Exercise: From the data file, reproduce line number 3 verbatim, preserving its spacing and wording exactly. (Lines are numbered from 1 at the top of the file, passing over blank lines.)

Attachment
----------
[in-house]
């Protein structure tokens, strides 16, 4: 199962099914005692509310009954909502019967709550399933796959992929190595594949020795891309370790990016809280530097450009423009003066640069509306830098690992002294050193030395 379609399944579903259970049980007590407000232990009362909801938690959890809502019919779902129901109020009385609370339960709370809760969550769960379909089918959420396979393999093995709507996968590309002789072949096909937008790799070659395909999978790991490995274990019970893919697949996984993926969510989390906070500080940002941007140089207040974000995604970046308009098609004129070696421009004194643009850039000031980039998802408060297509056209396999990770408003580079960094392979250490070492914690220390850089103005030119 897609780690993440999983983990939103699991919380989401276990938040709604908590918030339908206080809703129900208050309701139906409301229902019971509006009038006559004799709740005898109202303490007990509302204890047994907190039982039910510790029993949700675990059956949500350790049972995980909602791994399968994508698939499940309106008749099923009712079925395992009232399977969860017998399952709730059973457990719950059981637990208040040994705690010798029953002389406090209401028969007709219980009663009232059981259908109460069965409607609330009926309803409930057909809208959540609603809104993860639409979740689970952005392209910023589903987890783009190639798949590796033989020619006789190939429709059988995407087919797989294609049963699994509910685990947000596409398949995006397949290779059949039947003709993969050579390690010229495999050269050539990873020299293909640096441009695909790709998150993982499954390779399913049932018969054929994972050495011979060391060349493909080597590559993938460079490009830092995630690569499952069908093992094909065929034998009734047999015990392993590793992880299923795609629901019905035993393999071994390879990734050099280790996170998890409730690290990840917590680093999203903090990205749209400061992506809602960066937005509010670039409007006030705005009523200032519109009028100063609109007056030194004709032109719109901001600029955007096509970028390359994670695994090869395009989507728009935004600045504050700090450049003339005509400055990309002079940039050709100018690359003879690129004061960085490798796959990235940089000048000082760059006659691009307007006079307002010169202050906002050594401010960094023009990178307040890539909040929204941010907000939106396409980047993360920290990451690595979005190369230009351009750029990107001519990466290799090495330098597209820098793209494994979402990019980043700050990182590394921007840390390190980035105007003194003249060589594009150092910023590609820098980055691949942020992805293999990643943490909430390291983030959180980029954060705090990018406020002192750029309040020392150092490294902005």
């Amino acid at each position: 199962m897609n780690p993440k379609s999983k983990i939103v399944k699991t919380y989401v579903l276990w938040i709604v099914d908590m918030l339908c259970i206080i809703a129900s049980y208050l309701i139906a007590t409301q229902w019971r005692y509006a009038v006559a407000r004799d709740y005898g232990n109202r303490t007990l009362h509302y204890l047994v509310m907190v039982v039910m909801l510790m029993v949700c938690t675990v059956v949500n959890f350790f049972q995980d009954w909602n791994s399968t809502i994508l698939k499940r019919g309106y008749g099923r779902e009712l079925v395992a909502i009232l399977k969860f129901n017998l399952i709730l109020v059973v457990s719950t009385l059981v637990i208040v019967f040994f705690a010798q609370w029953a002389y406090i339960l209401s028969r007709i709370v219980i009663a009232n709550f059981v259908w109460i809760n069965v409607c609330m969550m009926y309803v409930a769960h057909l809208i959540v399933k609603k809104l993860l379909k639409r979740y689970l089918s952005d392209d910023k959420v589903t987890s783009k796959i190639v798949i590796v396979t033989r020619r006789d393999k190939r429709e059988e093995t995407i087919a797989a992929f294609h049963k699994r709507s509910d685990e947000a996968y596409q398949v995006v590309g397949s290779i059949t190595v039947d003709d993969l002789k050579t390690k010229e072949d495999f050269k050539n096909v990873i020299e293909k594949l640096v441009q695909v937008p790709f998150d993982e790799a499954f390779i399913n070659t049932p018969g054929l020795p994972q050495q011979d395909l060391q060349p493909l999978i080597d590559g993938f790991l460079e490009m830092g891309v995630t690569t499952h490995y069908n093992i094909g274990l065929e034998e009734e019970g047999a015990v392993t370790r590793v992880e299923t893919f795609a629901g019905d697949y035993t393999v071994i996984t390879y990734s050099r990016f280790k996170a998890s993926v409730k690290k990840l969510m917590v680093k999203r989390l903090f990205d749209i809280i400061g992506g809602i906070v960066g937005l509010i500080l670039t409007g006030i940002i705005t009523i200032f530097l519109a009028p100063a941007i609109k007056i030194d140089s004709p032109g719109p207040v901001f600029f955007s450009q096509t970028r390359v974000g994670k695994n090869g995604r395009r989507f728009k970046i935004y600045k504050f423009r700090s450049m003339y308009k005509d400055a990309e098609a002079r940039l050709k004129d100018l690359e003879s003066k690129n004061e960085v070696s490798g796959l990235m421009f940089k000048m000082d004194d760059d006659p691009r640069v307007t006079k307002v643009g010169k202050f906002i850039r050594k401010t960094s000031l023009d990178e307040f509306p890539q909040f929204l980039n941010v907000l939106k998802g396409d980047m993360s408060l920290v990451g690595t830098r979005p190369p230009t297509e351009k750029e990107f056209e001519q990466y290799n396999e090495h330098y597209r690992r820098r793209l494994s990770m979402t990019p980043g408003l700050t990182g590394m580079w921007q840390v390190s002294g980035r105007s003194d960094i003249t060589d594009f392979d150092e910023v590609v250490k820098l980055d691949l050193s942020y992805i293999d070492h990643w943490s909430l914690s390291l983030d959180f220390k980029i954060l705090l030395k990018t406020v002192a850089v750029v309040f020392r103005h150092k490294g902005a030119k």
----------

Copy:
């Amino acid at each position: 199962m897609n780690p993440k379609s999983k983990i939103v399944k699991t919380y989401v579903l276990w938040i709604v099914d908590m918030l339908c259970i206080i809703a129900s049980y208050l309701i139906a007590t409301q229902w019971r005692y509006a009038v006559a407000r004799d709740y005898g232990n109202r303490t007990l009362h509302y204890l047994v509310m907190v039982v039910m909801l510790m029993v949700c938690t675990v059956v949500n959890f350790f049972q995980d009954w909602n791994s399968t809502i994508l698939k499940r019919g309106y008749g099923r779902e009712l079925v395992a909502i009232l399977k969860f129901n017998l399952i709730l109020v059973v457990s719950t009385l059981v637990i208040v019967f040994f705690a010798q609370w029953a002389y406090i339960l209401s028969r007709i709370v219980i009663a009232n709550f059981v259908w109460i809760n069965v409607c609330m969550m009926y309803v409930a769960h057909l809208i959540v399933k609603k809104l993860l379909k639409r979740y689970l089918s952005d392209d910023k959420v589903t987890s783009k796959i190639v798949i590796v396979t033989r020619r006789d393999k190939r429709e059988e093995t995407i087919a797989a992929f294609h049963k699994r709507s509910d685990e947000a996968y596409q398949v995006v590309g397949s290779i059949t190595v039947d003709d993969l002789k050579t390690k010229e072949d495999f050269k050539n096909v990873i020299e293909k594949l640096v441009q695909v937008p790709f998150d993982e790799a499954f390779i399913n070659t049932p018969g054929l020795p994972q050495q011979d395909l060391q060349p493909l999978i080597d590559g993938f790991l460079e490009m830092g891309v995630t690569t499952h490995y069908n093992i094909g274990l065929e034998e009734e019970g047999a015990v392993t370790r590793v992880e299923t893919f795609a629901g019905d697949y035993t393999v071994i996984t390879y990734s050099r990016f280790k996170a998890s993926v409730k690290k990840l969510m917590v680093k999203r989390l903090f990205d749209i809280i400061g992506g809602i906070v960066g937005l509010i500080l670039t409007g006030i940002i705005t009523i200032f530097l519109a009028p100063a941007i609109k007056i030194d140089s004709p032109g719109p207040v901001f600029f955007s450009q096509t970028r390359v974000g994670k695994n090869g995604r395009r989507f728009k970046i935004y600045k504050f423009r700090s450049m003339y308009k005509d400055a990309e098609a002079r940039l050709k004129d100018l690359e003879s003066k690129n004061e960085v070696s490798g796959l990235m421009f940089k000048m000082d004194d760059d006659p691009r640069v307007t006079k307002v643009g010169k202050f906002i850039r050594k401010t960094s000031l023009d990178e307040f509306p890539q909040f929204l980039n941010v907000l939106k998802g396409d980047m993360s408060l920290v990451g690595t830098r979005p190369p230009t297509e351009k750029e990107f056209e001519q990466y290799n396999e090495h330098y597209r690992r820098r793209l494994s990770m979402t990019p980043g408003l700050t990182g590394m580079w921007q840390v390190s002294g980035r105007s003194d960094i003249t060589d594009f392979d150092e910023v590609v250490k820098l980055d691949l050193s942020y992805i293999d070492h990643w943490s909430l914690s390291l983030d959180f220390k980029i954060l705090l030395k990018t406020v002192a850089v750029v309040f020392r103005h150092k490294g902005a030119k």